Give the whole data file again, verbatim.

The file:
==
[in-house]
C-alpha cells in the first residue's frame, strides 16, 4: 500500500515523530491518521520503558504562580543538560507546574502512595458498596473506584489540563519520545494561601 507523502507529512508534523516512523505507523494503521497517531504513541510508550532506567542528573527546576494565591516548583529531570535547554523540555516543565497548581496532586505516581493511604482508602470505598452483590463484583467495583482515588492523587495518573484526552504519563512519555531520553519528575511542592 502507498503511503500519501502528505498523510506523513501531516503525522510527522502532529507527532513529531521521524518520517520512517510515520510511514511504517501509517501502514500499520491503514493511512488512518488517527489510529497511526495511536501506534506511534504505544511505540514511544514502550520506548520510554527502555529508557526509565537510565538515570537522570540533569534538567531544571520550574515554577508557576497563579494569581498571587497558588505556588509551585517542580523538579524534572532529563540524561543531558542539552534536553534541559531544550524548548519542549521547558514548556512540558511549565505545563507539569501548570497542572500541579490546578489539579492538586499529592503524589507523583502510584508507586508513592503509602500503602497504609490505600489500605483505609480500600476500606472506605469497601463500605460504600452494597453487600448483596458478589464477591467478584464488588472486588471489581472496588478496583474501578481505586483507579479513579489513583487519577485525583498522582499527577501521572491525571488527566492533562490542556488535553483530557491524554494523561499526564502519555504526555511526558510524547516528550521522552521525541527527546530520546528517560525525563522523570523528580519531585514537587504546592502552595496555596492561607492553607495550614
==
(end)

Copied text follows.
[in-house]
C-alpha cells in the first residue's frame, strides 16, 4: 500500500515523530491518521520503558504562580543538560507546574502512595458498596473506584489540563519520545494561601 507523502507529512508534523516512523505507523494503521497517531504513541510508550532506567542528573527546576494565591516548583529531570535547554523540555516543565497548581496532586505516581493511604482508602470505598452483590463484583467495583482515588492523587495518573484526552504519563512519555531520553519528575511542592 502507498503511503500519501502528505498523510506523513501531516503525522510527522502532529507527532513529531521521524518520517520512517510515520510511514511504517501509517501502514500499520491503514493511512488512518488517527489510529497511526495511536501506534506511534504505544511505540514511544514502550520506548520510554527502555529508557526509565537510565538515570537522570540533569534538567531544571520550574515554577508557576497563579494569581498571587497558588505556588509551585517542580523538579524534572532529563540524561543531558542539552534536553534541559531544550524548548519542549521547558514548556512540558511549565505545563507539569501548570497542572500541579490546578489539579492538586499529592503524589507523583502510584508507586508513592503509602500503602497504609490505600489500605483505609480500600476500606472506605469497601463500605460504600452494597453487600448483596458478589464477591467478584464488588472486588471489581472496588478496583474501578481505586483507579479513579489513583487519577485525583498522582499527577501521572491525571488527566492533562490542556488535553483530557491524554494523561499526564502519555504526555511526558510524547516528550521522552521525541527527546530520546528517560525525563522523570523528580519531585514537587504546592502552595496555596492561607492553607495550614